Engineers from Massachusetts Institute of Technology developed a new microfluidic device that will temporarily open up membrane pores to let DNA in and allow genetic engineering to do its work.
The results of their study have been published in this week’s Scientific Reports.
The process of genetically engineering any organism means the scientists first need to make the cells accept foreign DNA. To do this, electroporation is done to expose the cells to an electric field.
What this process does is open up the pores within the cell membrane, allowing new DNA to flow inside. The challenge here is that it takes scientists a long time to figure out the exact electric field that needs to be applied so that the membrane opens up.
“We’re trying to reduce the amount of experimentation that’s needed,” says Cullen Buie. “Our big vision for this device and future iterations is to be able to take a process that usually takes months or years, and do it in a day or two.”
Scientists have other ways of doing electroporation by using simple instruments that come with a set of instructions to open up the cell’s membrane. Each system may include instructions for roughly 100 different organisms, such as strains of bacteria and yeast, each of which requires a unique electric field and set of experimental conditions for permeation. MIT Professor Buie says that the number of organisms for these instructions are just a fraction of what really exists in nature.
“There’s a tremendous amount of biodiversity we’re unable to access,” Buie says. “Part of the problem is, we can’t even get the DNA in, much less get it expressed by the organism. And for electroporation, the search for the conditions that might work is like a shot in the dark.”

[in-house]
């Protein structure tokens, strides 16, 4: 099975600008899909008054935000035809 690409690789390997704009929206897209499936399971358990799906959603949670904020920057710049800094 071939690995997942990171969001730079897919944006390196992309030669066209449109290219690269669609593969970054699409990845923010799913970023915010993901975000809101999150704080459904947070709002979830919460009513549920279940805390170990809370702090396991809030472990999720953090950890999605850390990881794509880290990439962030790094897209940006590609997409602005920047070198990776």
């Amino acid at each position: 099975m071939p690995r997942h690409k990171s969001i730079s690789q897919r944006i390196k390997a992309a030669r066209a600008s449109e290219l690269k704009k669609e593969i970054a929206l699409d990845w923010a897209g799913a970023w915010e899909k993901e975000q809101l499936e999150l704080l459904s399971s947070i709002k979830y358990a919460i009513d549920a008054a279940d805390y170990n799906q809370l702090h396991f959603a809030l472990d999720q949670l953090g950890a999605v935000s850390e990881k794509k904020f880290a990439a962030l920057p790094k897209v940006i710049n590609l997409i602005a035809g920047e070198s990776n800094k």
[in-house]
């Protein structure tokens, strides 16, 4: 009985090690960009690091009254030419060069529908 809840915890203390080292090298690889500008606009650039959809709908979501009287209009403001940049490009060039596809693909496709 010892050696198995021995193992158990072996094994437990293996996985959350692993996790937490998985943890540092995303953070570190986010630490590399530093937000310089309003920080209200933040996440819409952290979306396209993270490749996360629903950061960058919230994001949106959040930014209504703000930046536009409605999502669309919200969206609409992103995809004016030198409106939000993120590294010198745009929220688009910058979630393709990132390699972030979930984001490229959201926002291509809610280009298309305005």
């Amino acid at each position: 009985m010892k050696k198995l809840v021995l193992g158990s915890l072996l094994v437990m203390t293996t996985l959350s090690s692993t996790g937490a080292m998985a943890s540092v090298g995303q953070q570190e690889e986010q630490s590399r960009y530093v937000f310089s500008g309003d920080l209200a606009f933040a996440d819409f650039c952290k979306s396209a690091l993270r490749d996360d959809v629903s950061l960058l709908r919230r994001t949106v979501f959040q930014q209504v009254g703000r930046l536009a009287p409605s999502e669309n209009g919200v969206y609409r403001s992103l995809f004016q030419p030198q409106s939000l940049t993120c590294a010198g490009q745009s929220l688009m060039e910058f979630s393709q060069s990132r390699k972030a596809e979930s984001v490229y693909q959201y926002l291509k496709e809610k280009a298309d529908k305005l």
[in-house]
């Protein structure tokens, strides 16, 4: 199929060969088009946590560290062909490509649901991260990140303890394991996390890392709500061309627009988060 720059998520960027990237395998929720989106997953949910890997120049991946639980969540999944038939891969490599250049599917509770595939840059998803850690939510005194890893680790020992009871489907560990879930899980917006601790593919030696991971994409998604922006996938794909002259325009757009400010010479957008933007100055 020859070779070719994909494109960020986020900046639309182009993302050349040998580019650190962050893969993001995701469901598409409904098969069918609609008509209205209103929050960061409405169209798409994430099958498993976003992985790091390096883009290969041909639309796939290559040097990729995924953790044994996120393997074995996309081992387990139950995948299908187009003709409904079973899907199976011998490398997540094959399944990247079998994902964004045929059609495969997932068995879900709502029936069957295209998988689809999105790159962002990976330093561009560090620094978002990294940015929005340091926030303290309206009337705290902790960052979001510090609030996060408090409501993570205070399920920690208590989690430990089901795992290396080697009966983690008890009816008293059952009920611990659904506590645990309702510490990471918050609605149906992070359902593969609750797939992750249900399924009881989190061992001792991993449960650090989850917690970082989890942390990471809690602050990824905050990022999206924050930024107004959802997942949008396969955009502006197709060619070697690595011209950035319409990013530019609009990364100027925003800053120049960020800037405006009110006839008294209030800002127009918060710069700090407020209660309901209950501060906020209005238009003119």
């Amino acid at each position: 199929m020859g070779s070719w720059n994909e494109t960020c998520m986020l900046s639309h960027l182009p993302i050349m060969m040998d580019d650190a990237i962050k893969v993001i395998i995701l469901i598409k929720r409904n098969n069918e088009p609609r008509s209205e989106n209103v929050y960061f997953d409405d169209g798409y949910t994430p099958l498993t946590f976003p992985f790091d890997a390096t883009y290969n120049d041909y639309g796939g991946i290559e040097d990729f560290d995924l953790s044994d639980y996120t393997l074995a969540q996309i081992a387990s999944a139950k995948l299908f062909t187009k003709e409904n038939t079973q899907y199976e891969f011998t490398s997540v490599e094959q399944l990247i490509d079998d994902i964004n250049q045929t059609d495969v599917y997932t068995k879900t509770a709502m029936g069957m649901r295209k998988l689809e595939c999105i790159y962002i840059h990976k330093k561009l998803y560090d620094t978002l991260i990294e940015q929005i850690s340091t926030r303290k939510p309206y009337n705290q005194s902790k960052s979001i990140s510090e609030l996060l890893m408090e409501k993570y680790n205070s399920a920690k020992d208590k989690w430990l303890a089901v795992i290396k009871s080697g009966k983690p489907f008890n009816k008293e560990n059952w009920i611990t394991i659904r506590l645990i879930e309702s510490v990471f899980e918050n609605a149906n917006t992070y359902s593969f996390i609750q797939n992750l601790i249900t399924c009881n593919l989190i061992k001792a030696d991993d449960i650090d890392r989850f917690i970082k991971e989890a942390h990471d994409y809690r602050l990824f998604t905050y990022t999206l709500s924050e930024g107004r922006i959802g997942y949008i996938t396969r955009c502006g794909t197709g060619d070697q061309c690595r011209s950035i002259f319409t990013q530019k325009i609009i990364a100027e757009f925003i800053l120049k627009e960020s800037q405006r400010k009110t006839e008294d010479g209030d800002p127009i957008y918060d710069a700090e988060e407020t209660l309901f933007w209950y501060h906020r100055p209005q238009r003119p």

“It’s like surgery — this is pretty invasive,” Buie says. “There’s a sweet spot between killing them and not affecting them at all, that you need to find to be able to open them reversibly, just enough so that DNA gets in and they reseal on their own.”
Notably, for some organisms, it could take years to develop conditions so that the cell will survive the process.
This new microfluidic device may shorten the time it takes to know these ideal conditions, so the scientists can apply the correct amount of electric field on the membrane.
The researchers placed several strains of cells from bacteria through the device, exposing these cells to an electric field. A fluorescent marker was added that that it will light up in the presence of DNA. Once the cells are diffused with the electric field, they will let in the fluorescent marker and thus light up. This translates to the cell’s response to its own genetic material.
To identify the magnitude of the electric potential that was able to open a cell membrane, the researchers simply marked the location of each fluorescent cell along the channel.
“In one experiment, you can test a range of electric fields and get some information almost instantly, in terms of whether there’s been something successful in opening pores,” Buie says. “So now, in your searching process, you don’t need to run a bunch of different experiments and test different electric fields separately. You can do it in one go, and it literally lights up.”